I am in Amsterdam now. We got the iAmsterdam pass that includes transit and museums (I'll post more about the pass when I get home, things have changed). I haven't noticed many people buying tickets as they board but I'm sure people do. You can also buy one hour tickets in advance at main metro stops, and they work just like everyone else's ticket (scan on entry, scan on exit). The ticket clock starts when you use it so you can have it on hand for when you feel like riding. For other comments re payment I have a contactless debit card and have only been asked for a PIN once in 5 days for everything I've done here (train tickets, food, museums, etc)

I think it depends on where you are staying and what you want to do. Our hotel is near the Mint Tower and on a tram line. We have taken the tram a lot to sites near and far, and some days to avoid the big crowds in the tourist areas. We have also walked a ton but the weather has been beautiful.

Posted by
104 posts

How long will you be in the Netherlands? We were there for 12 days, 5 of which we stayed in Amsterdam, but we did day trips out to other places even while in Amsterdam. We got OV Chipkaarts and we’re very glad we did. You just pre-load it with an amount you think you will use. Then you just scan it when getting on and off any public transport. What is nice is that all trams, trains and buses use it. It is easy to reload from a machine at any train station if you run out of funds (which we did). The card does cost 7.50 euros, but it was worth it for the sheer convenience. We probably used it at least twice every day except one. When you leave, you can get a refund on any remaining balance.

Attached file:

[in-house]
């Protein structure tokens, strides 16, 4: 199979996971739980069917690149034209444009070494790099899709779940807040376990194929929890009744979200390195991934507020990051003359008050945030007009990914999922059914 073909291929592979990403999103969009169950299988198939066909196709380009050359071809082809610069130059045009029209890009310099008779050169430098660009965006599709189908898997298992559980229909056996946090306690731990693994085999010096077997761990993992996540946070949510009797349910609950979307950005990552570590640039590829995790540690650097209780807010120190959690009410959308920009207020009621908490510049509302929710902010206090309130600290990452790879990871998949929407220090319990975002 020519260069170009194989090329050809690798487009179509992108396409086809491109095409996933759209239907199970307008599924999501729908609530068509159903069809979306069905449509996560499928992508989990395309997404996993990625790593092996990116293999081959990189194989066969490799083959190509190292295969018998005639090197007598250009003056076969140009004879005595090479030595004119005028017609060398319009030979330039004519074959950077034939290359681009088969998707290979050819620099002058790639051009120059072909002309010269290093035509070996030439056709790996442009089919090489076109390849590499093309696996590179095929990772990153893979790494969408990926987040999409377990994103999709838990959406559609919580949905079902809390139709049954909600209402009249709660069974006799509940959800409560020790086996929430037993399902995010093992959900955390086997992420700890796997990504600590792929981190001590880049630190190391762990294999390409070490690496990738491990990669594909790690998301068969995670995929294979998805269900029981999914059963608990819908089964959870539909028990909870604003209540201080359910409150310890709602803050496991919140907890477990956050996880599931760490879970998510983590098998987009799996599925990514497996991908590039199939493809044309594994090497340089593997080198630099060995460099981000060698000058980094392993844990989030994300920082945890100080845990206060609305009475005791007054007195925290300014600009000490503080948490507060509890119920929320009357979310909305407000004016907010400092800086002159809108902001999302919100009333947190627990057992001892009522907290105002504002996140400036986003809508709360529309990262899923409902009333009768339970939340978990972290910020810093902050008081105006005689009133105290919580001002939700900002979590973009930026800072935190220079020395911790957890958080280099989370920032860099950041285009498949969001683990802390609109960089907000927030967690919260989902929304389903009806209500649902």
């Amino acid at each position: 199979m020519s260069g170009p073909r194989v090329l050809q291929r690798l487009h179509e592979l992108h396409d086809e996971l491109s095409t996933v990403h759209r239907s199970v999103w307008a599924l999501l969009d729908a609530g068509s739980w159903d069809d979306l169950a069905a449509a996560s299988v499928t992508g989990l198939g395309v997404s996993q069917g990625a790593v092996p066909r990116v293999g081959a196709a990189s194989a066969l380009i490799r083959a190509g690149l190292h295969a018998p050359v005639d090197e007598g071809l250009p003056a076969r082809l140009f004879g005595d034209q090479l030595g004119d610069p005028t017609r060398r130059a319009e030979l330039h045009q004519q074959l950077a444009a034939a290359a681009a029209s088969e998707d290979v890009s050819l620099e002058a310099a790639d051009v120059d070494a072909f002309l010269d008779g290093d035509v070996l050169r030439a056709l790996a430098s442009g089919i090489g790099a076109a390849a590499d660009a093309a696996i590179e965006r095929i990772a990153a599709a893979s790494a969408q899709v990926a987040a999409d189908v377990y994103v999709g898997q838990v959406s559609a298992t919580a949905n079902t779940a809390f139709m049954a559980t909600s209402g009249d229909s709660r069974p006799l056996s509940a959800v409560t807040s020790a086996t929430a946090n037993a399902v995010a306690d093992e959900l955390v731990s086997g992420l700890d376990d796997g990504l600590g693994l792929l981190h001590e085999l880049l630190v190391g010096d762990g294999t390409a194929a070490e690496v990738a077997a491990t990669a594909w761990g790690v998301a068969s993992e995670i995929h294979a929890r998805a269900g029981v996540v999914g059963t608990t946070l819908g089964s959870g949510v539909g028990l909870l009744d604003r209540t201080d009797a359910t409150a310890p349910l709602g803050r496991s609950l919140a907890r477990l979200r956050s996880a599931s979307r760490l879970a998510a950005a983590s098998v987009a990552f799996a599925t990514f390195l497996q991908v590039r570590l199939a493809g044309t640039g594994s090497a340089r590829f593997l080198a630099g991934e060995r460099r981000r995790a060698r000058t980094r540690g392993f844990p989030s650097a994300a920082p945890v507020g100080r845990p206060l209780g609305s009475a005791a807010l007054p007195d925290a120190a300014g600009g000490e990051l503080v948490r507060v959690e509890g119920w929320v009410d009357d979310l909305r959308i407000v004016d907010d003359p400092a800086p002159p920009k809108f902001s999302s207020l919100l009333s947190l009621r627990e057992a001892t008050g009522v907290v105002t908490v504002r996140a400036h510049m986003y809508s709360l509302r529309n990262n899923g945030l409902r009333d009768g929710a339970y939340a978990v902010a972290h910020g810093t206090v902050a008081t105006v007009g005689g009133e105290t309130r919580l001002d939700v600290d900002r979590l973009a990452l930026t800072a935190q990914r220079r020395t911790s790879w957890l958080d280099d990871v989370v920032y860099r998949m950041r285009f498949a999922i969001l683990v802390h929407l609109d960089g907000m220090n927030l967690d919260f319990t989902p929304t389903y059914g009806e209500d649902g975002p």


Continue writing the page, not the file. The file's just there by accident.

Posted by
58 posts

We have about 48 hours in Amsterdam, and we’re staying in Jordaan. We will visit Anne Frank house, take a boat tour, walk Jordaan, have dinner at Martine’s, visit the Skylounge, and try to see the Dutch Resistance museum and Vondelpark. We will take a Thalys train to Belgium, so we only use the Amsterdam trains once on our way from Schipol airport. Trams, maybe twice each day, only once on day 3, back to Centraal station.

Posted by
58 posts

Janis, thank you! I hadn’t even thought to check! You’re correct! That would’ve been a big bummer to go and find it closed. Much obliged!

Posted by
24 posts

What you need to know about public transport is already mentioned. You’ll probably end up just using public transport to Vondelpark as the rest is within walking distance and might as well take up the same time walking as using public transport. Have a great time !

By the way: you do know that you can only buy tickets for the Anne Frank house on-line with a time slot ?

Posted by
263 posts

The fact that the Resistance museum is closed from May 23 until December 1 was announced in advance and features prominently on their website. So it’s a shame that RS missed this info and still recommends a visit. I hope that not too many disappointed visitors will turn up at the museum.
I don’t think he or anyone from his team have been to the Netherlands recently, because his latest Guidebook of the Netherlands dates back to 2018.
When I checked the Guidebook updates for the Netherlands, I see that a lot of important updates are missing. Without looking into it too deeply I noticed he doesn’t mention that the Amsterdam Museum is also closed for renovations, that the Hermitage museum is closed due to the war in Ukraine and that the Anne Frank house has a different way of selling tickets. There are probably many more things that have changed since 2018, so I would advice anyone to check the website of the place/museum/sight/restaurant you plan to visit, to verify opening hours and how to get tickets or simply to check if they’re still in business.